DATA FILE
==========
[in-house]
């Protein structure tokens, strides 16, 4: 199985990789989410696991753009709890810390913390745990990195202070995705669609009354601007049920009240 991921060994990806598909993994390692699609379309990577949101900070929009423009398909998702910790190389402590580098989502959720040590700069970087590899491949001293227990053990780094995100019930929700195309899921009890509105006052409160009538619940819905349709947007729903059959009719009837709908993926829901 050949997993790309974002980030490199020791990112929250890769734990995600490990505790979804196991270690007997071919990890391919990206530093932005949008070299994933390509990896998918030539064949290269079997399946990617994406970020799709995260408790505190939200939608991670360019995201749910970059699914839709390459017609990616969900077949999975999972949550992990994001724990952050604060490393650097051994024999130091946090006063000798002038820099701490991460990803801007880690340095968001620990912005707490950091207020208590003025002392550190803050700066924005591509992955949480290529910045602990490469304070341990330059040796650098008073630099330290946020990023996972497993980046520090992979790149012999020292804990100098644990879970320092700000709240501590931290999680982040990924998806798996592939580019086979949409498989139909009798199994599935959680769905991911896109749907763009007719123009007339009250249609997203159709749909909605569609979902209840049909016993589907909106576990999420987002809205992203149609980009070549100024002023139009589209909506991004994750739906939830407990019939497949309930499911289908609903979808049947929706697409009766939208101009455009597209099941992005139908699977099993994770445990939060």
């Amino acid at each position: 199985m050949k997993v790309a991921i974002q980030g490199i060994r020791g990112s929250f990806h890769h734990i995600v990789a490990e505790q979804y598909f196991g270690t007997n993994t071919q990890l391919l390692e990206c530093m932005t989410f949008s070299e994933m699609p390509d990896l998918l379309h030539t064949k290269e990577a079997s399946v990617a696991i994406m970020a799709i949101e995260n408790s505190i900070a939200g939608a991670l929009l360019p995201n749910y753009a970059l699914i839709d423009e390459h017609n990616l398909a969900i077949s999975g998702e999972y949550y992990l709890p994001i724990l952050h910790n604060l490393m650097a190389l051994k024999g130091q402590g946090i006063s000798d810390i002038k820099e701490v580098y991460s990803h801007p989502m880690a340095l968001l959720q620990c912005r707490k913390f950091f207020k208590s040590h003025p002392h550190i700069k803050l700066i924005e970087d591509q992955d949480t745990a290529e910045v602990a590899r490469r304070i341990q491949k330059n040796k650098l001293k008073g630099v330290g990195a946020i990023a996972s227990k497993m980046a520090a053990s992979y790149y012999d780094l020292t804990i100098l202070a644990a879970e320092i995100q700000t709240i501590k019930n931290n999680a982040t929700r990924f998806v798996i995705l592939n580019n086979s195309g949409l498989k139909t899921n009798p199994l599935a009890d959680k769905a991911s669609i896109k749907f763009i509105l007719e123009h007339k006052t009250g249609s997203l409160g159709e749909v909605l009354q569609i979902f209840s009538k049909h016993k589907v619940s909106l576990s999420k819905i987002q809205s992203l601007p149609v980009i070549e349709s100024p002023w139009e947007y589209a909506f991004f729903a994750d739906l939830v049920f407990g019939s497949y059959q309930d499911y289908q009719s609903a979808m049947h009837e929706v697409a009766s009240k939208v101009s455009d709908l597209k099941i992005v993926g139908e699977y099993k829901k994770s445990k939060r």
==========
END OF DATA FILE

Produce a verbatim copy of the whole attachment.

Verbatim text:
[in-house]
């Protein structure tokens, strides 16, 4: 199985990789989410696991753009709890810390913390745990990195202070995705669609009354601007049920009240 991921060994990806598909993994390692699609379309990577949101900070929009423009398909998702910790190389402590580098989502959720040590700069970087590899491949001293227990053990780094995100019930929700195309899921009890509105006052409160009538619940819905349709947007729903059959009719009837709908993926829901 050949997993790309974002980030490199020791990112929250890769734990995600490990505790979804196991270690007997071919990890391919990206530093932005949008070299994933390509990896998918030539064949290269079997399946990617994406970020799709995260408790505190939200939608991670360019995201749910970059699914839709390459017609990616969900077949999975999972949550992990994001724990952050604060490393650097051994024999130091946090006063000798002038820099701490991460990803801007880690340095968001620990912005707490950091207020208590003025002392550190803050700066924005591509992955949480290529910045602990490469304070341990330059040796650098008073630099330290946020990023996972497993980046520090992979790149012999020292804990100098644990879970320092700000709240501590931290999680982040990924998806798996592939580019086979949409498989139909009798199994599935959680769905991911896109749907763009007719123009007339009250249609997203159709749909909605569609979902209840049909016993589907909106576990999420987002809205992203149609980009070549100024002023139009589209909506991004994750739906939830407990019939497949309930499911289908609903979808049947929706697409009766939208101009455009597209099941992005139908699977099993994770445990939060």
């Amino acid at each position: 199985m050949k997993v790309a991921i974002q980030g490199i060994r020791g990112s929250f990806h890769h734990i995600v990789a490990e505790q979804y598909f196991g270690t007997n993994t071919q990890l391919l390692e990206c530093m932005t989410f949008s070299e994933m699609p390509d990896l998918l379309h030539t064949k290269e990577a079997s399946v990617a696991i994406m970020a799709i949101e995260n408790s505190i900070a939200g939608a991670l929009l360019p995201n749910y753009a970059l699914i839709d423009e390459h017609n990616l398909a969900i077949s999975g998702e999972y949550y992990l709890p994001i724990l952050h910790n604060l490393m650097a190389l051994k024999g130091q402590g946090i006063s000798d810390i002038k820099e701490v580098y991460s990803h801007p989502m880690a340095l968001l959720q620990c912005r707490k913390f950091f207020k208590s040590h003025p002392h550190i700069k803050l700066i924005e970087d591509q992955d949480t745990a290529e910045v602990a590899r490469r304070i341990q491949k330059n040796k650098l001293k008073g630099v330290g990195a946020i990023a996972s227990k497993m980046a520090a053990s992979y790149y012999d780094l020292t804990i100098l202070a644990a879970e320092i995100q700000t709240i501590k019930n931290n999680a982040t929700r990924f998806v798996i995705l592939n580019n086979s195309g949409l498989k139909t899921n009798p199994l599935a009890d959680k769905a991911s669609i896109k749907f763009i509105l007719e123009h007339k006052t009250g249609s997203l409160g159709e749909v909605l009354q569609i979902f209840s009538k049909h016993k589907v619940s909106l576990s999420k819905i987002q809205s992203l601007p149609v980009i070549e349709s100024p002023w139009e947007y589209a909506f991004f729903a994750d739906l939830v049920f407990g019939s497949y059959q309930d499911y289908q009719s609903a979808m049947h009837e929706v697409a009766s009240k939208v101009s455009d709908l597209k099941i992005v993926g139908e699977y099993k829901k994770s445990k939060r």